When I was a little girl, I sometimes tried to imagine what it would feel like to lose somebody I loved.
I could imagine only the sketchiest approximation, though. I knew I would be very sad, but had no weight or measure of that sadness and couldn’t imagine its nuances. All I knew is that it was likely to be a grief so enormous, I might not survive it.
A lot of years have passed since then, and I’ve lost a brother, several close friends, and my parents. And in a way, I’ve been granted one of the secrets of the universe: the knowledge that as terrifying as grief is, we almost always survive it.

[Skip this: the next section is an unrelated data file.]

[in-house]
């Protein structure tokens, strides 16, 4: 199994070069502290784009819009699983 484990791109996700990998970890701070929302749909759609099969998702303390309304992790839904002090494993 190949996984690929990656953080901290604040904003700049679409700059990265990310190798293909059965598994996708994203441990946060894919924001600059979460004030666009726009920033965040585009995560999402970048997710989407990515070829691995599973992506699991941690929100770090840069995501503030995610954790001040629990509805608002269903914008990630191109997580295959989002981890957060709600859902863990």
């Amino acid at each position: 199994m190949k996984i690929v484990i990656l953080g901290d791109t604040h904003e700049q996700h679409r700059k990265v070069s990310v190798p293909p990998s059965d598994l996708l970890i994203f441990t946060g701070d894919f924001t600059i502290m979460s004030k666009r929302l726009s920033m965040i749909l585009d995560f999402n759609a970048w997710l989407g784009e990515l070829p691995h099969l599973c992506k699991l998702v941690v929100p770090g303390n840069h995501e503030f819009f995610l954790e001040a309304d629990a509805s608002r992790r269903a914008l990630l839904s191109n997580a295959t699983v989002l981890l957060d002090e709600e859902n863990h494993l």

We fear grief as much as we feel it, which only makes our burden heavier. But grief cannot kill us (without our cooperation) so we don’t have to add to our pain with fear.
What we might fear when we feel grief:
- That we will never emerge from it.
- That the pain will always be as intense as fresh grief.
- That the feelings are irrevocably changing us.
- That we will never feel safe again.
- That we will be haunted by regrets.
- That the new void in our life will never be filled.